Sod allows homeowners to create an instant green lawn. However, you must lay the sod correctly to avoid seams and gaps between the pieces. Before you start installing the sod, prepare the site. If you fail to properly prepare the site, you could have problems with the sod roots establishing in the soil.
Remove rocks and debris in the soil. Remove enough soil to accommodate the depth of the sod pieces. If you are laying the sod along a sidewalk, patio or driveway, remove dirt to a level about 1 inch below the height of the hard surface.
Use a tiller on the entire area to loosen hard, compacted soil. After tilling the soil, use a hard rake to level the ground. Add topsoil if needed to even out low spots. Lightly moisten the soil, but do not make the ground wet and soggy.
Lay the first piece of sod next to a flat surface, such as a patio or sidewalk. Push the piece of sod up tight to edge of the sidewalk so there are no gaps; do not stretch the sod as you position it. Butt the end of the second roll tight against the first piece of sod so there is no gap or sign of a seam. Continue laying the first row. Use a utility knife to cut around sprinkler head or other obstacles.
Install the second row of sod, alternating the seams in a brickwork fashion so the seams in each row don't align. Butt the sides of the sod to the side of the sod in the first row so there are no seams or gaps, again being careful to avoid stretching the sod. Continue laying the second row of sod, butting the sides and ends tight against the other pieces.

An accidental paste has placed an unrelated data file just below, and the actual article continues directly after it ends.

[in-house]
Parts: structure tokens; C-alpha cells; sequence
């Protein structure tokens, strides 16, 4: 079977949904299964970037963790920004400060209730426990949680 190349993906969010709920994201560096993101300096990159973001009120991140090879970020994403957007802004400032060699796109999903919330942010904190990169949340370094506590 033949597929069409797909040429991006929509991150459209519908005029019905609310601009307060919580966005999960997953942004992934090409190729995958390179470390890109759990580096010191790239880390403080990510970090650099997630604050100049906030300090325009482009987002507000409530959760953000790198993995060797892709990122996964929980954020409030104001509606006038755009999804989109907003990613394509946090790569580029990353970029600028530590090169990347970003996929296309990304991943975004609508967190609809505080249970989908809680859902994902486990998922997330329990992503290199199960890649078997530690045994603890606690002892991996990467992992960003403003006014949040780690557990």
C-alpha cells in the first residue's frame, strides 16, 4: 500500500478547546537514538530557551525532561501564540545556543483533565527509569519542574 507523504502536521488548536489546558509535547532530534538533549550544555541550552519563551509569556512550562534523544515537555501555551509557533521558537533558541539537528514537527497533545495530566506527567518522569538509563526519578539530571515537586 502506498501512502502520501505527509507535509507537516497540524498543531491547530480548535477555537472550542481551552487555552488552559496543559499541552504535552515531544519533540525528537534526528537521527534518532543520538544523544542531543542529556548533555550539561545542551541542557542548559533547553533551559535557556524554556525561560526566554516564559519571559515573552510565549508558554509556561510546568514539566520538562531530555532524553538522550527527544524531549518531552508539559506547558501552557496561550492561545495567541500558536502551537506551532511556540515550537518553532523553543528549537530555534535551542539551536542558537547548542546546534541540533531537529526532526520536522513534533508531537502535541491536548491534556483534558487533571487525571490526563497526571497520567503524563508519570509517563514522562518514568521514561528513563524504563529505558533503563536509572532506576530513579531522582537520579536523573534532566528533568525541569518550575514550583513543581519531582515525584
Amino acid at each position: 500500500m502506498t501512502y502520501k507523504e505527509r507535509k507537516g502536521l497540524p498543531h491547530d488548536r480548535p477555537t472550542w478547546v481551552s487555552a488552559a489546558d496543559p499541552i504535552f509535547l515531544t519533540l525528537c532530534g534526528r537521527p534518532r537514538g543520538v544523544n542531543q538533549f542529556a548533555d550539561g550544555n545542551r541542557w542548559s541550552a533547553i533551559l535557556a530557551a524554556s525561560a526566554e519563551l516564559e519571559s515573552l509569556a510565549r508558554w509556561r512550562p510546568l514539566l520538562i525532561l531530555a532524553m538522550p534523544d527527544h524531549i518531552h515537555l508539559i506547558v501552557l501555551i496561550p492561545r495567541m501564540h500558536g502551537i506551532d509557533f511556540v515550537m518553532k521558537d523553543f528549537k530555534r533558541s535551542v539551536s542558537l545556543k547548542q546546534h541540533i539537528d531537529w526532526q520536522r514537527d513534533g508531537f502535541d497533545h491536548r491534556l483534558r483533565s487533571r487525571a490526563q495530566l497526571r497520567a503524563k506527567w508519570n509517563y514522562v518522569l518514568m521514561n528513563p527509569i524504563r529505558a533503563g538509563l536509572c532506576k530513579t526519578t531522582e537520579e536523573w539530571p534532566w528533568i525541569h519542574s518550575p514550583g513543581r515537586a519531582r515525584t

Continue laying the sod across the remainder of the site, alternating the location of the seams in each row.
Fill a drum roller with water and push it back and forth over the grass to flatten the sod and remove any air pockets between the soil and the roots. If you skip this step, some roots may not grow into the soil, causing the grass to turn brown and die.
Water the sod within 30 minutes of installing it. Irrigate the sod once in the morning and once in later afternoon during the first and second week with 1 inch of water per day. Place an empty vegetable can in the middle of the area where the sprinkler is running. When the can has an inch of water in it, that area of the lawn has enough water. Move the sprinkler to the next section.
Lift a corner of a piece of sod gently during the third week to test whether the roots are established. If the sod doesn't lift up, water the grass once a day every two to three days. If the sod lifts up slightly, continue watering daily for one more week and then recheck the roots.